In a period when we face a fiscal emergency and the threat of Islamist death worshipers, social issues have taken a sideline in our political discourse. To an extent, that makes sense. Our ability to deal with social issues depends first and foremost on our continued existence. Whether homosexuals can obtain a marriage license is a lesser concern than whether we can feed ourselves or keep our throats from being slit.
Even so, social issues remain a prism through which we can discern the priorities of those who would lead us. On Friday, Bill Maher offered a troubling glimpse through that prism on HBO’s Real Time.
New Rule: If you can force a woman to look at a sonogram to see what will happen if she has an abortion, you also have to let her see a crying baby, a bratty five-year-old, and a surly teenager to see what will happen if she doesn’t. And you have to tell her it costs $204,000 to raise it until it turns 18 in 2028, where it will be a slave to the Chinese in a radioactive world with no animals, fish, or plants.
At face value, this is a tasteless joke. However, its underlying sentiment is relevant beyond the issue of abortion.
Consider the principle Maher is expressing. Life is not valuable unto itself, but endowed with value by others. A mother who does not want to bear the burden of raising a child may therefore dispose of it.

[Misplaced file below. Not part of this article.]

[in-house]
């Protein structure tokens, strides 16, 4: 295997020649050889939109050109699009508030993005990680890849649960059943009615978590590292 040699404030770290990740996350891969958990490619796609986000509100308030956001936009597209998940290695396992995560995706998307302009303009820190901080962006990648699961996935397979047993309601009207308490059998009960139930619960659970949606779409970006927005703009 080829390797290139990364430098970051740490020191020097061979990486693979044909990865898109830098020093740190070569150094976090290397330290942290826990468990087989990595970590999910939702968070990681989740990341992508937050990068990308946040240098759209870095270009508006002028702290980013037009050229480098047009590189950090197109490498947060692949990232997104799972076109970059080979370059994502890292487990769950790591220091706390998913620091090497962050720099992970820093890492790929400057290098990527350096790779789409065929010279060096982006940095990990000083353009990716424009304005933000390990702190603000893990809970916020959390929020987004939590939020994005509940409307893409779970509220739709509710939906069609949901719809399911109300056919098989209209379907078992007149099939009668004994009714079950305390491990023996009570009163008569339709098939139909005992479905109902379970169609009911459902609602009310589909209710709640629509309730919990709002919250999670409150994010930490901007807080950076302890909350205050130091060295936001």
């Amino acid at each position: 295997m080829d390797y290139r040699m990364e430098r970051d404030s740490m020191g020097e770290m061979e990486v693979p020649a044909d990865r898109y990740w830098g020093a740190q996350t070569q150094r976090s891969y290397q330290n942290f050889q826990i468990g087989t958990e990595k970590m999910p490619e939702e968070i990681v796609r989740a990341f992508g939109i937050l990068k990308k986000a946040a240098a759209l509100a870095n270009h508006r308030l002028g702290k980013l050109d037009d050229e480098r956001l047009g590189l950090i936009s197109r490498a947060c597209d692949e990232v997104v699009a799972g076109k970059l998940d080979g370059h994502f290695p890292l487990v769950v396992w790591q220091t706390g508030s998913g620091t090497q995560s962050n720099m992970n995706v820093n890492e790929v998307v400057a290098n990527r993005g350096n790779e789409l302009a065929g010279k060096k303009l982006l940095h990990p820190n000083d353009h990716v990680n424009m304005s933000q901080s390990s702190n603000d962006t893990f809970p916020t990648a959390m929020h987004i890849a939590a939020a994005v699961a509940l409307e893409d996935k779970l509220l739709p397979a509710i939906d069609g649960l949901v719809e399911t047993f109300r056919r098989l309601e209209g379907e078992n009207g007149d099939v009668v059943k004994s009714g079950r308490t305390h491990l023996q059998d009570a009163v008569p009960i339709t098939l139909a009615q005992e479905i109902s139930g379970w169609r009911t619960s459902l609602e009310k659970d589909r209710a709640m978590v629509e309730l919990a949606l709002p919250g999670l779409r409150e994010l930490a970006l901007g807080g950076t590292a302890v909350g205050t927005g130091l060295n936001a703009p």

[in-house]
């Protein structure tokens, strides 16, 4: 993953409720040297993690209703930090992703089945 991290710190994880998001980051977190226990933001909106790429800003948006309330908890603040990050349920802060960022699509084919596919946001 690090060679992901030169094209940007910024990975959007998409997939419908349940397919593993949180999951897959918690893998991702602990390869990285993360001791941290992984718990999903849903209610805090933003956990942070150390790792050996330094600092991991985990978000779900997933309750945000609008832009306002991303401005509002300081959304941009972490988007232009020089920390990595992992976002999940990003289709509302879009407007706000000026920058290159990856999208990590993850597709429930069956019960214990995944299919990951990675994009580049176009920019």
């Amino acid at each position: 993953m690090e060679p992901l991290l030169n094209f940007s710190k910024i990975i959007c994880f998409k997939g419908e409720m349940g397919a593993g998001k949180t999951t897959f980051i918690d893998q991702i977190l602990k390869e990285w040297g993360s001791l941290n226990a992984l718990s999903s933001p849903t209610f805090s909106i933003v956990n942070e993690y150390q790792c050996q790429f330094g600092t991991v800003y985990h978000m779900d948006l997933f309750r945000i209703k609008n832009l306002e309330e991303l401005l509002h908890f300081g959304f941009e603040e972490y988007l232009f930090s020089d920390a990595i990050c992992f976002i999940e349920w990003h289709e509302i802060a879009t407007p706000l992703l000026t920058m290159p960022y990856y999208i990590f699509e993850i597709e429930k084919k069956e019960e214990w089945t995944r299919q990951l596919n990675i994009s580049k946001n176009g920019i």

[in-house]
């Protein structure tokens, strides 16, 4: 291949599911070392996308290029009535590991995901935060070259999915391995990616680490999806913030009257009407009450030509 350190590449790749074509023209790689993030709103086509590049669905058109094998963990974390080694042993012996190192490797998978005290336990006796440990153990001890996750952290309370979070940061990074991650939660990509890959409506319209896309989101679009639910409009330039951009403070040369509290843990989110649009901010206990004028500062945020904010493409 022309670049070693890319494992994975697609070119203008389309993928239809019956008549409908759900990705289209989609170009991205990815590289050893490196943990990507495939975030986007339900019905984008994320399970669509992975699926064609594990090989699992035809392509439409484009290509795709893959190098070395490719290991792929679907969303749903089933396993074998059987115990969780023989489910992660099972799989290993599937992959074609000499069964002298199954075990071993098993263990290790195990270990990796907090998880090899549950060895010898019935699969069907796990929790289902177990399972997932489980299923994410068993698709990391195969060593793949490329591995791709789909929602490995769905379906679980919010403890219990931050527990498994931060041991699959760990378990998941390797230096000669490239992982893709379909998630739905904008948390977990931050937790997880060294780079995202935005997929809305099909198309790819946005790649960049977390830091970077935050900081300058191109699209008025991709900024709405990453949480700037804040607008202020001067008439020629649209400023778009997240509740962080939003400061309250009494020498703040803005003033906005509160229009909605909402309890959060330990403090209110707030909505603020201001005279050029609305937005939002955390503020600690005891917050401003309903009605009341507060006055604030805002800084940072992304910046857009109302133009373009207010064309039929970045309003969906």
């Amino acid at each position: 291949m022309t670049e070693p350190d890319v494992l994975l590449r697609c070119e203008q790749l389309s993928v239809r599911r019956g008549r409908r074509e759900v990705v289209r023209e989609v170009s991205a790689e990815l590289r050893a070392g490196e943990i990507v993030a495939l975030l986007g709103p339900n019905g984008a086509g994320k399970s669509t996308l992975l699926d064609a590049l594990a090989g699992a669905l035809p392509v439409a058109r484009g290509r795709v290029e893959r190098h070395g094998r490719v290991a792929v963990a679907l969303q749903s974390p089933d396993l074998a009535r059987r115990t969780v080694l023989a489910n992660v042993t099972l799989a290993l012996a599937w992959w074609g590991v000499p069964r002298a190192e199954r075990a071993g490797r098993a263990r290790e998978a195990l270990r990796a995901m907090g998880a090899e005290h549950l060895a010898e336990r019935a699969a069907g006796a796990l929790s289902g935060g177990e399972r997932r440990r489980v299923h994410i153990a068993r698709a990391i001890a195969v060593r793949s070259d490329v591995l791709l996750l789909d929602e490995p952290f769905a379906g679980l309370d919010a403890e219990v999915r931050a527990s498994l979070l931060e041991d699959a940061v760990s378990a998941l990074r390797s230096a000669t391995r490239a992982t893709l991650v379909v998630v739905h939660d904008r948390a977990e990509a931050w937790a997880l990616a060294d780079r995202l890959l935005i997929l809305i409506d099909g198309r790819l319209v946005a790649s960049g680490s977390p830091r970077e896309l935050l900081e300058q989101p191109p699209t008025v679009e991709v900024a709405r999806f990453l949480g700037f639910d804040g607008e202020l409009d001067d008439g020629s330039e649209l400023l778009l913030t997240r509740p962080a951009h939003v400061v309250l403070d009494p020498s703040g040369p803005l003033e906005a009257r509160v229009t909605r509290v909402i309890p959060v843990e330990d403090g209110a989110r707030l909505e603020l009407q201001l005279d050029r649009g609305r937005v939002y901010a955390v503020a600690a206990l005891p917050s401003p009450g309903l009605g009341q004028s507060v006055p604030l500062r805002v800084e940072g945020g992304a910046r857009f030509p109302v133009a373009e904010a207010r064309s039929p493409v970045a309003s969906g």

This is indicative of the collectivism which defines the Left, and cause for concern about life and death decisions placed in their hands. It is not a huge leap from thinking a child’s worth is defined by their parents to thinking an adult’s worth is defined by the state. Particularly when the state acts as the single-payer for its citizens’ provision, as the Left would have it, each person becomes an expense subject to a cost-benefit analysis.
If it cost $204,000 to raise a child from birth to adulthood, how much more does it cost to sustain them until natural death? If a mother can rightly decide to terminate her child’s life because if its cost, why can’t the state terminate any life for the same reason?
Setting aside the morality of terminating a life on account of its cost, note that the life of another cannot impose cost when it sustains itself. This is why the collectivism of the Left is an ideology of death, and the individualism of classical liberalism is an ideology of life. When each person is responsible for sustaining themselves, they require nothing of others and are free to thrive. When each person is responsible for his neighbor, life becomes a burden for which death is a solution. That solution has been embraced not only at abortion clinics, but by leftist regimes throughout the past century.
It is ironic that producing for yourself and keeping what you earn is considered selfish, while demanding that others provide for you is not. Yet it is the latter which assigns a price to life and advocates for death.